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Cleo from 5 to 7

The movie within the movie, viewed from the projection booth (Anna Karina and Jean-Luc Godard as the girl and boy)

Cleo From 5 to 7 (Cléo de 5 à 7)

1962. Directed by Agnes Varda. With Corinne Marchand, Antoine Bourseiller, Dorothee Blanck, Dominique Davray.


About two-thirds of the way through this movie, Cleo Victoire, whom we follow during two anxious hours as she awaits the results of a medical test, stops in to visit a friend who's a movie projectionist. Though the movie advertised outside the theater is Elmer Gantry ("Le charlatan!"), what Cleo watches through the projection booth window is something quite different. It's a little silent short done in period style, with references to Buster Keaton, the Keystone Kops, and the Lumiere Brothers' 1895 L'Arroseur arrose. The boy and girl in this short are played by Jean-Luc Godard and Anna Karina (in his silent-comedy makeup, Godard looks remarkably like Pee-Wee Herman, a cultural nexus waiting to be explored!) Actor/icon Eddie Constantine has a small role, and so does Corinne Marchand, the actress playing Cleo. They run around and wave their arms and fall down and jump up, while melodramatic piano music and projector noise continue on the sound track.

This little entr'acte is one of those larky New Wave in-jokes, a tribute by Vardo to her milieu, her friends, her colleagues (in another scene, composer Michel LeGrand shows up to play some new songs for Cleo). It situates Cleo from 5 to 7 as part of a movement devoted to self-awareness, collaboration, and appreciation for a purer and more spontaneous form of cinema.

And it serves another purpose. Its surrealistic story (you could probably cite Rene Clair as an influence as well) is all about perception and interpretation. In the course of the story, the boy puts on some rather anachronistic sunglasses and the action turns dark: Anna changes from a blonde into a dark-skinned brunette, she gets hit by a truck and dies. Then the boy realizes that "My glasses made everything look black!" He removes them and the scenes is replayed en blanche: this time the girl escapes the truck and the lovers are reunited. There's a serious subject here: the relationship between spectator and action, in cinema and in life.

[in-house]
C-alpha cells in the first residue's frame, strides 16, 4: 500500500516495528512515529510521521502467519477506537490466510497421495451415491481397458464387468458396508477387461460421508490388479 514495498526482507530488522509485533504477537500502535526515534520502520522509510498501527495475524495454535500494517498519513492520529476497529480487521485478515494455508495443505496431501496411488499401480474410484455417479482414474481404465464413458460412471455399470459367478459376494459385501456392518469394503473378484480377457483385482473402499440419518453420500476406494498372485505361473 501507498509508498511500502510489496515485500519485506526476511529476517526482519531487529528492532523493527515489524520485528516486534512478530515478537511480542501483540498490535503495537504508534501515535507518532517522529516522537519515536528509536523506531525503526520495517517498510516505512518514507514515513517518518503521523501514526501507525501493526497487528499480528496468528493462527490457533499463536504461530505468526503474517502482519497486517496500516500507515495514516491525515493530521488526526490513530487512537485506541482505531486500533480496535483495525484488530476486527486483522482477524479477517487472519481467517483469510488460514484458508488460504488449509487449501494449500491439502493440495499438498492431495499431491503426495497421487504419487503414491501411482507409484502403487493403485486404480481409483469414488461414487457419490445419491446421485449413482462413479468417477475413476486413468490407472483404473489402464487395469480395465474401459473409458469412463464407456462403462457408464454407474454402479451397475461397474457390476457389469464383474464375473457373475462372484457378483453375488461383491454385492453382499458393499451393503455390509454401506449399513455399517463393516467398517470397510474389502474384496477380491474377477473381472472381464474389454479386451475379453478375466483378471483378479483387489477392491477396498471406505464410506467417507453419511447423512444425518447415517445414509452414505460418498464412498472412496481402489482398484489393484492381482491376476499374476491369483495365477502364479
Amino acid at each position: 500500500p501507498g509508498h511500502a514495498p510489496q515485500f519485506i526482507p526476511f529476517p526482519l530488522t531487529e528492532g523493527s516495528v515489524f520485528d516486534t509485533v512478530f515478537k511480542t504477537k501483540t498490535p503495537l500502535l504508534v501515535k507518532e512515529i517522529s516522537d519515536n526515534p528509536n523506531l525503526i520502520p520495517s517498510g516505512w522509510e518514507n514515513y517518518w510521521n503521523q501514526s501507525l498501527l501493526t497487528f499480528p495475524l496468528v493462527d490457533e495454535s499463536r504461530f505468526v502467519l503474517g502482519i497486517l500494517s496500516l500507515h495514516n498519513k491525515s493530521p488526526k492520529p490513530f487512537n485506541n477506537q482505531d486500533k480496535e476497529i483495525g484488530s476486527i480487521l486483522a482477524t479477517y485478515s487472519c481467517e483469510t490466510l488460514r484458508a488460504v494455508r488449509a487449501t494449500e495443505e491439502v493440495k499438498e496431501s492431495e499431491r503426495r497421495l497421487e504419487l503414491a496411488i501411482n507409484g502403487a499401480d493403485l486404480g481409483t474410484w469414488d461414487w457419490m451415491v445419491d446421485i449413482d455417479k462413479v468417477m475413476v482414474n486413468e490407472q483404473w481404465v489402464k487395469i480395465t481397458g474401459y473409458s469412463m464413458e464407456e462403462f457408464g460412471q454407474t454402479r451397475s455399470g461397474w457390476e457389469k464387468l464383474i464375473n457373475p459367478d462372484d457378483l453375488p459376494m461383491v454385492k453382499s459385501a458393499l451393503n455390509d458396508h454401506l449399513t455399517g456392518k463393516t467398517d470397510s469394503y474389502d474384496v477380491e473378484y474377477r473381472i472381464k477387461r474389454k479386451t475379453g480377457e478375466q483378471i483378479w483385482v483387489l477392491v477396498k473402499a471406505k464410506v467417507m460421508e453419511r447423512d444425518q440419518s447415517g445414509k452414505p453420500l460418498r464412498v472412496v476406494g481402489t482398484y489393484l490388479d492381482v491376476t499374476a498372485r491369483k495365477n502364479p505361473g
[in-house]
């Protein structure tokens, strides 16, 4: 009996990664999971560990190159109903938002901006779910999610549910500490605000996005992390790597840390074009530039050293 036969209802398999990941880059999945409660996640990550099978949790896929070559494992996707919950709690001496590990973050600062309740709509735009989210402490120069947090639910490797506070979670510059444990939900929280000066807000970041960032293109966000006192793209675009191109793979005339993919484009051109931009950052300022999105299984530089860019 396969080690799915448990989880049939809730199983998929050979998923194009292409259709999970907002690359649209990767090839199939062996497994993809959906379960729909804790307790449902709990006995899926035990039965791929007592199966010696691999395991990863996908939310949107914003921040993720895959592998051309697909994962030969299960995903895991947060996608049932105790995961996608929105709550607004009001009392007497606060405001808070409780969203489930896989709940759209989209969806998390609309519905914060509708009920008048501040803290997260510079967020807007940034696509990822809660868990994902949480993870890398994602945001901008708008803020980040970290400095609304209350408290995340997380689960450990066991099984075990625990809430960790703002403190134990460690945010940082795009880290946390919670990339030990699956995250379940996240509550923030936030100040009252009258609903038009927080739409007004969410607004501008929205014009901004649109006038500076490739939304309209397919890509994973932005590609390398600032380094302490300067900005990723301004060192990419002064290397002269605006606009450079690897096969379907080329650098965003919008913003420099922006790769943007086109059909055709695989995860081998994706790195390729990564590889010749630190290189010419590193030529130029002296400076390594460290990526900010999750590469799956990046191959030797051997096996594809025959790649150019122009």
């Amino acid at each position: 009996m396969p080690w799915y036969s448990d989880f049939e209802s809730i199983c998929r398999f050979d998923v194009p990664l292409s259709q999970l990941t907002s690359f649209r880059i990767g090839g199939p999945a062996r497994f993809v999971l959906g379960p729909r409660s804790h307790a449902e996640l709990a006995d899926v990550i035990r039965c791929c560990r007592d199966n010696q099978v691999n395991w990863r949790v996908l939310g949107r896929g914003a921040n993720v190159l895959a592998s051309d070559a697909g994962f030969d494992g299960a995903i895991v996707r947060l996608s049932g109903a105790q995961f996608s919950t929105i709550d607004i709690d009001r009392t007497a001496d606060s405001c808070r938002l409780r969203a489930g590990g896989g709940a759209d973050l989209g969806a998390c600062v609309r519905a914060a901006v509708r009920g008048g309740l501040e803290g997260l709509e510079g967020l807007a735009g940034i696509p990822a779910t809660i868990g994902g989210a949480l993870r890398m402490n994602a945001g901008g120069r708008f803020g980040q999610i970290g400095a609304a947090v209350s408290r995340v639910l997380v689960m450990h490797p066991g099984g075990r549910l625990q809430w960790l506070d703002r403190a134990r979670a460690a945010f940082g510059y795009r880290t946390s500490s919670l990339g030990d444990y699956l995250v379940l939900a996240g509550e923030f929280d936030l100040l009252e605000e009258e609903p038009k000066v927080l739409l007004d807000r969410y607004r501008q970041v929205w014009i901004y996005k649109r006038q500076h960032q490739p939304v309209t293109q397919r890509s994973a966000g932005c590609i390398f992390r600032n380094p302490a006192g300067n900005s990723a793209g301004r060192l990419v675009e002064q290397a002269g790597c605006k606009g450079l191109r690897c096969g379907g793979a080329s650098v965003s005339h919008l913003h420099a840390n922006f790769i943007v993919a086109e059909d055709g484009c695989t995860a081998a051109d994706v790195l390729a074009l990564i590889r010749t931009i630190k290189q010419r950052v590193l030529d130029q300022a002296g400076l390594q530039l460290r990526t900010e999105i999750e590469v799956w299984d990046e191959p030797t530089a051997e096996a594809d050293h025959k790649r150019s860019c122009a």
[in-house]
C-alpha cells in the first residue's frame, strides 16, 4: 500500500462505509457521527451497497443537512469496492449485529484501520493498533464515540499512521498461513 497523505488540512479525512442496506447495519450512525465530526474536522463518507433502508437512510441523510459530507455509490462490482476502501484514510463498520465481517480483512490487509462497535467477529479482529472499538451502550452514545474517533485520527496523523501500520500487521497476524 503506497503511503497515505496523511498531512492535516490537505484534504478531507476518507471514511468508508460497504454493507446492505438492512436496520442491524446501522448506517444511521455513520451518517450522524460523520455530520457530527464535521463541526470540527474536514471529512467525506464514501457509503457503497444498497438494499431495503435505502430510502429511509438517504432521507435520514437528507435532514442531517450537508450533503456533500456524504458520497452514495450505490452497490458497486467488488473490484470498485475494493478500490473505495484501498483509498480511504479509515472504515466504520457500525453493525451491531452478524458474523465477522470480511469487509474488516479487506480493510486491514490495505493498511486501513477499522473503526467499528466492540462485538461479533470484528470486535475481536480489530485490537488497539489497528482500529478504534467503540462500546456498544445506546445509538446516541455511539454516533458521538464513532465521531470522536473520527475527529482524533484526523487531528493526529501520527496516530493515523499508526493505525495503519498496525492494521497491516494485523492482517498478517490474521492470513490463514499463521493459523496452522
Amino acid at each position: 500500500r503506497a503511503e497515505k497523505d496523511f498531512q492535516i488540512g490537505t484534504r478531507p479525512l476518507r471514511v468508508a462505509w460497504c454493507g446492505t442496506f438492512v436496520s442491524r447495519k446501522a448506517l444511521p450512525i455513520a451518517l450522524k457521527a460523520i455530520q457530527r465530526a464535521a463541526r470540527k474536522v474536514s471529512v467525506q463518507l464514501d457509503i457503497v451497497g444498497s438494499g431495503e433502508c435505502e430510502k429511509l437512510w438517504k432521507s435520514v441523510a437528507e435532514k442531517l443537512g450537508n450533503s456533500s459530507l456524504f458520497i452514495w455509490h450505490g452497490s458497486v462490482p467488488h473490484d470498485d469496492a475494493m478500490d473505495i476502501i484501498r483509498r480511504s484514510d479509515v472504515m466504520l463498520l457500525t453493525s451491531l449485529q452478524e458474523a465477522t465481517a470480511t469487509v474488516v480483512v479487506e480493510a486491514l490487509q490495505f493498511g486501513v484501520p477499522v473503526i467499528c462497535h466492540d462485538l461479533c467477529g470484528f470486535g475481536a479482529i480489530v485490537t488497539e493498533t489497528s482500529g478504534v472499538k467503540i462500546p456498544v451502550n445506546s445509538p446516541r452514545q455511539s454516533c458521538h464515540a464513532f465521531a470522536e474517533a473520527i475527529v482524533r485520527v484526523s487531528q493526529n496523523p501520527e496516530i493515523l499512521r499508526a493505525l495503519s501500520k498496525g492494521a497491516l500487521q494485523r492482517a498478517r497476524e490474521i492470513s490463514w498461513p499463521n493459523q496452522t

This is, in microcosm, the question that Cleo from 5 to 7 poses. What can we know about Cleo, observing her from the outside? Cinema just intensifies something that's true about life in general: we see only surfaces, the soul is hidden. Some people have called Cleo a character study, but it's more like a photographic study. Cleo is a beautiful object—it's no coincidence that she's a rising pop star, and that her friend is an artist's model—and she seems entirely exterior. Not just to us: to herself as well. She is constantly looking into mirrors (there's even a shot, beloved of us self-ref fans) where she looks into facing mirrors and sees receeding images of herself going off into infinity. As she examines herself at various moments, she says, "As long as I'm beautiful, I'm alive." She asks, "Does it [the illness] show on my face?" She notes, "I can't see my own fears." And she realizes, "I thought everyone looked at me. I only look at myself." If people are inscrutable to themselves, and to their friends and lovers, what can we who only watch them on film hope to learn about the human heart? We should not kid ourselves about how much cinema reveals, Varda insists.

I want to say a word about the beginning of the movie too. It opens with several feet of leader: the stuff of cinema made visible. Then we see a series of tarot cards laid out on a table as a woman's voice begins to talk about them. Cleo has visited a fortune teller for an advance peek at her medical prognosis, and this fortune teller does in fact predict many of the events and characters to come. It's an interesting prologue to the movie (the "chapters" that the film is divided into start only after this sequence): a mysterious and powerful woman weaves stories out of disjoint pictures, sketches out the plot for us ahead of time, and in a sense calls Cleo From 5 to 7 into being. Mme Varda, I presume?

(2/3/1997)

 

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copyright ©2005 Barbara Bernstein